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Northwestern looks set to make run in B10 Legends

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CHICAGO (Associated Press) -

By ERIC OLSON
AP Sports Writer


   Every time Northwestern's football players slip on their workout shirts, they see just how close they came to an undefeated season in 2012.
 
   Stamped on the back of each one is "5:03." It stands for the total of 5 minutes, 3 seconds the Wildcats trailed at the end of their three losses.
 
   "I knew we were close," defensive end Tyler Scott said Wednesday on the Big Ten Legends Division spring teleconference. "It just really brought it to top of your mind when it said 5:03 and how little time that was we had to execute a couple more times to put us in the position of playing for the Big Ten title and going undefeated. It was scary to see that and know we're capable of it."
 
   Northwestern would appear primed to make a run this fall with eight starters returning on offense and seven on defense.
 
   Defending Legends champion Nebraska will have a potent offense led by fourth-year starting quarterback Taylor Martinez. The Cornhuskers might need every point that offense can muster to compensate for a defense that lost eight starters and surrendered 115 points in the last two games.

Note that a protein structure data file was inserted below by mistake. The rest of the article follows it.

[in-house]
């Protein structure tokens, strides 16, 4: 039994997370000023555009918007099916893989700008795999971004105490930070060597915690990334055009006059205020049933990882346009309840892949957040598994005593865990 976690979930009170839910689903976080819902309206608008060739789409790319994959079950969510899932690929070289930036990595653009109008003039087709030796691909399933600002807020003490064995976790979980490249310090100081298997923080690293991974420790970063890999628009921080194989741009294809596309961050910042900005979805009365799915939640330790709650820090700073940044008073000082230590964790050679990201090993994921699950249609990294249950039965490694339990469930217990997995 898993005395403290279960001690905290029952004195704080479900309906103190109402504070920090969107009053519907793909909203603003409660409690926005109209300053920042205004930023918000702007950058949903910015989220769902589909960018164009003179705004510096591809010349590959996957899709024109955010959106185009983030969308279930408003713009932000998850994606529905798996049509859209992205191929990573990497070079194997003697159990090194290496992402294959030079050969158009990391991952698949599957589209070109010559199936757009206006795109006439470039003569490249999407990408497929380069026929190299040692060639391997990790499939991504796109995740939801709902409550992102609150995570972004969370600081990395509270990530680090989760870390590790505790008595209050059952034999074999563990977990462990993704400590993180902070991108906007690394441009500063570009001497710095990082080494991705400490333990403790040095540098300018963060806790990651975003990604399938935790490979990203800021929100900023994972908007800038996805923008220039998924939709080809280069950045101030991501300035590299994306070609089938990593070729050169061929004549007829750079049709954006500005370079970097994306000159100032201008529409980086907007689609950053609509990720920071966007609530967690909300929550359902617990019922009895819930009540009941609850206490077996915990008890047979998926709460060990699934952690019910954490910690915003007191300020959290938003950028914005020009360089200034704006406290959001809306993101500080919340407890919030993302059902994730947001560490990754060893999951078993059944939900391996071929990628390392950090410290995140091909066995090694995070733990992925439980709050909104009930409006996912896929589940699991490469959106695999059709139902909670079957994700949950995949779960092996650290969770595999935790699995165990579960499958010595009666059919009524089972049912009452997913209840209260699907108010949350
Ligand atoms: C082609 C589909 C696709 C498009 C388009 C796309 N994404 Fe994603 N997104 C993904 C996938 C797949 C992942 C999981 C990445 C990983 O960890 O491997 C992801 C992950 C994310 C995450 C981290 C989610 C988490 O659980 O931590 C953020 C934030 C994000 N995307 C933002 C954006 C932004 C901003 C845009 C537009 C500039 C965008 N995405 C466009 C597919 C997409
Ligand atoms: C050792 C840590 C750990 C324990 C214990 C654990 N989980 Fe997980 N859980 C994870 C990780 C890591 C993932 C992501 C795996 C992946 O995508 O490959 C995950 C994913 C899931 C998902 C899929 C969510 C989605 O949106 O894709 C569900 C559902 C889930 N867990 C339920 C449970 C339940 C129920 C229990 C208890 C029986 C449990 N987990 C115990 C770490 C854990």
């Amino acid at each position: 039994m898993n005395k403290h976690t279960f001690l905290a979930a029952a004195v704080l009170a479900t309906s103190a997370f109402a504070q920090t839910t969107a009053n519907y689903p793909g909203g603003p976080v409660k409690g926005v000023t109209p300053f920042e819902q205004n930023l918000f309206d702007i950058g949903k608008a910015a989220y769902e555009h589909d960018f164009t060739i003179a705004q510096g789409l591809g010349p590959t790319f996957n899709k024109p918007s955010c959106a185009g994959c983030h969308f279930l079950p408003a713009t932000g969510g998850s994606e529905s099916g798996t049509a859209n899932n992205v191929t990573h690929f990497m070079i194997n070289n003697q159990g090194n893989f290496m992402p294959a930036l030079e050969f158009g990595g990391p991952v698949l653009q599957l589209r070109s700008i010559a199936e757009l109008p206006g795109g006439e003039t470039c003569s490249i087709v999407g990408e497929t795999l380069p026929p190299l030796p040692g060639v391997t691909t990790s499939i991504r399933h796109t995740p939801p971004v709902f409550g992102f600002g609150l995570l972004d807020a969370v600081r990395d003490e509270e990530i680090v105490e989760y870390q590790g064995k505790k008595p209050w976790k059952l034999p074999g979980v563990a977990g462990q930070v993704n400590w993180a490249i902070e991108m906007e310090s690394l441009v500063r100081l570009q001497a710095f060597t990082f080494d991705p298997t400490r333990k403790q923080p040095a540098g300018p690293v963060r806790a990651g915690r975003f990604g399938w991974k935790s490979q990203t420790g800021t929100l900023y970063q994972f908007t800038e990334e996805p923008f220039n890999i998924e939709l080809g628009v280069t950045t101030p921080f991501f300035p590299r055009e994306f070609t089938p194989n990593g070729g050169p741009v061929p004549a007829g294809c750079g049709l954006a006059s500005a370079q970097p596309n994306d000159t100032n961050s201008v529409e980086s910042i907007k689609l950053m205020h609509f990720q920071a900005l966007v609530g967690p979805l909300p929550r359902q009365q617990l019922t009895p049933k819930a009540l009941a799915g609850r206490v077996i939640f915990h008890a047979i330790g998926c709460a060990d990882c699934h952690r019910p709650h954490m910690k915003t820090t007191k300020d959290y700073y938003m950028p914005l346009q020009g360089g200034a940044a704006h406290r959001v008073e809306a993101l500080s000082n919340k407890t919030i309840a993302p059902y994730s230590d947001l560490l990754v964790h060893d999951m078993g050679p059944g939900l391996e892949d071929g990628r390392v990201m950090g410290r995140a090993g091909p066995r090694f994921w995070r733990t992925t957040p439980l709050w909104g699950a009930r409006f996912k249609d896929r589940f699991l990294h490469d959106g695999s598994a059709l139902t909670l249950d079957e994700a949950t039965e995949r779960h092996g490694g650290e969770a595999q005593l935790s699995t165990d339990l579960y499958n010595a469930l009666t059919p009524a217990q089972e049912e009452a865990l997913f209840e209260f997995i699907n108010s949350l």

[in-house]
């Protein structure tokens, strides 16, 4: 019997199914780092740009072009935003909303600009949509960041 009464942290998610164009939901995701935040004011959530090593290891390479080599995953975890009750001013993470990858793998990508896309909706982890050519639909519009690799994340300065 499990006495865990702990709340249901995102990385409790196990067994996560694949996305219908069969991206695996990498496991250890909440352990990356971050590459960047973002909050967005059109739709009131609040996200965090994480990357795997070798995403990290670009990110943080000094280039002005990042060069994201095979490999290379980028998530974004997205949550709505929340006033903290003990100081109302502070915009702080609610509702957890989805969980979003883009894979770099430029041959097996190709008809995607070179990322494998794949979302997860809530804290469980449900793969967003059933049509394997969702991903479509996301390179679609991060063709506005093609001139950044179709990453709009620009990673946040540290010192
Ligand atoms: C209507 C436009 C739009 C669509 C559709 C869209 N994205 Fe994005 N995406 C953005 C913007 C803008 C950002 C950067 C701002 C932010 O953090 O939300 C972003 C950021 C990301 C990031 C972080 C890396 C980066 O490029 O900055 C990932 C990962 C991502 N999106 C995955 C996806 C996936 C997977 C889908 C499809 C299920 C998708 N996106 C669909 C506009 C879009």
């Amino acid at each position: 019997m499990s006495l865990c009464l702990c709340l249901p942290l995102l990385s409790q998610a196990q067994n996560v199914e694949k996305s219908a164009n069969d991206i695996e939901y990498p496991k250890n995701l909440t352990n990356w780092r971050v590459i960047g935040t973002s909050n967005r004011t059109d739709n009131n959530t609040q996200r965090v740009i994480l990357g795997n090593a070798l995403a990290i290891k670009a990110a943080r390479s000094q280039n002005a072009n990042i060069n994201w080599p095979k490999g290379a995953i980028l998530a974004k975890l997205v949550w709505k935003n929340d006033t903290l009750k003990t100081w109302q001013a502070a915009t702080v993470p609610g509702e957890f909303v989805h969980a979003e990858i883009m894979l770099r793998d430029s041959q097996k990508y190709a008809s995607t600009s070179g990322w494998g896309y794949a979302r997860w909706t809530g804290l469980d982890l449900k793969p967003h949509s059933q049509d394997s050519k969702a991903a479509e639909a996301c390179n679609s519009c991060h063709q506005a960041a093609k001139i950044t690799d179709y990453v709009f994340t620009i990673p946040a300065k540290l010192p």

Michigan lost half its starters and is transitioning this spring from the spread to pro-style offense with quarterback Devin Gardner. Michigan State is breaking in a new offensive coordinator and planning for life without workhorse running back Le'Veon Bell.
 
   The focus at Iowa is sorting out the competition among the three quarterbacks vying to replace James Vandenberg. Minnesota has all but one starter back on offense and is looking to move up.
 
   Northwestern coach Pat Fitzgerald said graduate assistant McNeil Parker was the one who pointed out the 5:03 time difference between 10-3 and 13-0 last season. The Wildcats (5-3 Big Ten) led Penn State until the last 2:37 and Nebraska until the last 2:08. In an overtime loss to Michigan, it took the Wolverines 18 seconds to score the winning touchdown.
 
   "Our staff discussion was, `Are we that far away or are we that close?' We have to decide as a program," Fitzgerald said. "We've chosen to build on the positive."
 
   There is a lot to be positive about at Northwestern, which is coming off its first bowl win since 1949. It starts with the alternating quarterbacks. "Kain (Colter) and Trevor (Siemian) can lead us to a championship," Fitzgerald said.
 
   Venric Mark, who rushed for almost 1,400 yards, and three receivers are back. Fitzgerald also talked up a fourth receiver, fifth-year senior Mike Jensen, who is having a "terrific spring."
 
   Fitzgerald said the defense has continued to add size and speed and is two deep at each position.
 
   "It really doesn't matter from a standpoint of what we've done in the past and what we have coming back," Fitzgerald said. "What matters is how close this team is willing to get and what we're willing to sacrifice between now and the opener against Cal to come together and improve as a program. We're moving in the right direction."